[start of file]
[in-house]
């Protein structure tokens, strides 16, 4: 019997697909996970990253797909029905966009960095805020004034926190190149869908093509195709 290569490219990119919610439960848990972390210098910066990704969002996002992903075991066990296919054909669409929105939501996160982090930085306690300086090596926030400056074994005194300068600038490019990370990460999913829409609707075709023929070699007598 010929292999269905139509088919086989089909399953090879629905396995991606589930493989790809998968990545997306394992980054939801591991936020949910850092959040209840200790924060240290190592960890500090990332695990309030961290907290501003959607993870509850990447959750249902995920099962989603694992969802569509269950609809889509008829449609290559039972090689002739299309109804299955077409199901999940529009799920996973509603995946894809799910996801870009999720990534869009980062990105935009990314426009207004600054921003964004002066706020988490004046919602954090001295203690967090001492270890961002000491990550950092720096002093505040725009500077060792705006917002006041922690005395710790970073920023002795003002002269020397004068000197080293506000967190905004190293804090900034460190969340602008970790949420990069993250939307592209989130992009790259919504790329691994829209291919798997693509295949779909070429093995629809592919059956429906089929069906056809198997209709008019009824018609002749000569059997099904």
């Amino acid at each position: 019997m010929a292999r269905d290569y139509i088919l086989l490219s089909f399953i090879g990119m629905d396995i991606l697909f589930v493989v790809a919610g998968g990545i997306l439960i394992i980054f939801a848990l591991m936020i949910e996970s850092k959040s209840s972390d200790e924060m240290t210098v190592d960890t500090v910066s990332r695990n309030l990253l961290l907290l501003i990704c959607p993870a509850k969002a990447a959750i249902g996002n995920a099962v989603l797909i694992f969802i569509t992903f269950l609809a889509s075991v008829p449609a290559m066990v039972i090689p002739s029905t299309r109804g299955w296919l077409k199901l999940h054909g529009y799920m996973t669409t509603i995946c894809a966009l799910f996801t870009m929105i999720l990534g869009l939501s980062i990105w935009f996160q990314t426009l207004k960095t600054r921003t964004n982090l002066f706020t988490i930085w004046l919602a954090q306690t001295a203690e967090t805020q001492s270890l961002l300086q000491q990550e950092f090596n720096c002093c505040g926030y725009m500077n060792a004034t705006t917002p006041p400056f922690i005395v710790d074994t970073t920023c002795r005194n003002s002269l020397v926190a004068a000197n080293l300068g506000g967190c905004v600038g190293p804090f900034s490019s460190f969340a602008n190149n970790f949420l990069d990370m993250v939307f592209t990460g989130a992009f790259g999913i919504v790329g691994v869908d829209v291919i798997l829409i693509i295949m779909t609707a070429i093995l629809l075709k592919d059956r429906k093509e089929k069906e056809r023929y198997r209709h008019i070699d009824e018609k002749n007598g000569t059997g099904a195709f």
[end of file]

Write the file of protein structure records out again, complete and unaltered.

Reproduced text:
[in-house]
């Protein structure tokens, strides 16, 4: 019997697909996970990253797909029905966009960095805020004034926190190149869908093509195709 290569490219990119919610439960848990972390210098910066990704969002996002992903075991066990296919054909669409929105939501996160982090930085306690300086090596926030400056074994005194300068600038490019990370990460999913829409609707075709023929070699007598 010929292999269905139509088919086989089909399953090879629905396995991606589930493989790809998968990545997306394992980054939801591991936020949910850092959040209840200790924060240290190592960890500090990332695990309030961290907290501003959607993870509850990447959750249902995920099962989603694992969802569509269950609809889509008829449609290559039972090689002739299309109804299955077409199901999940529009799920996973509603995946894809799910996801870009999720990534869009980062990105935009990314426009207004600054921003964004002066706020988490004046919602954090001295203690967090001492270890961002000491990550950092720096002093505040725009500077060792705006917002006041922690005395710790970073920023002795003002002269020397004068000197080293506000967190905004190293804090900034460190969340602008970790949420990069993250939307592209989130992009790259919504790329691994829209291919798997693509295949779909070429093995629809592919059956429906089929069906056809198997209709008019009824018609002749000569059997099904």
């Amino acid at each position: 019997m010929a292999r269905d290569y139509i088919l086989l490219s089909f399953i090879g990119m629905d396995i991606l697909f589930v493989v790809a919610g998968g990545i997306l439960i394992i980054f939801a848990l591991m936020i949910e996970s850092k959040s209840s972390d200790e924060m240290t210098v190592d960890t500090v910066s990332r695990n309030l990253l961290l907290l501003i990704c959607p993870a509850k969002a990447a959750i249902g996002n995920a099962v989603l797909i694992f969802i569509t992903f269950l609809a889509s075991v008829p449609a290559m066990v039972i090689p002739s029905t299309r109804g299955w296919l077409k199901l999940h054909g529009y799920m996973t669409t509603i995946c894809a966009l799910f996801t870009m929105i999720l990534g869009l939501s980062i990105w935009f996160q990314t426009l207004k960095t600054r921003t964004n982090l002066f706020t988490i930085w004046l919602a954090q306690t001295a203690e967090t805020q001492s270890l961002l300086q000491q990550e950092f090596n720096c002093c505040g926030y725009m500077n060792a004034t705006t917002p006041p400056f922690i005395v710790d074994t970073t920023c002795r005194n003002s002269l020397v926190a004068a000197n080293l300068g506000g967190c905004v600038g190293p804090f900034s490019s460190f969340a602008n190149n970790f949420l990069d990370m993250v939307f592209t990460g989130a992009f790259g999913i919504v790329g691994v869908d829209v291919i798997l829409i693509i295949m779909t609707a070429i093995l629809l075709k592919d059956r429906k093509e089929k069906e056809r023929y198997r209709h008019i070699d009824e018609k002749n007598g000569t059997g099904a195709f």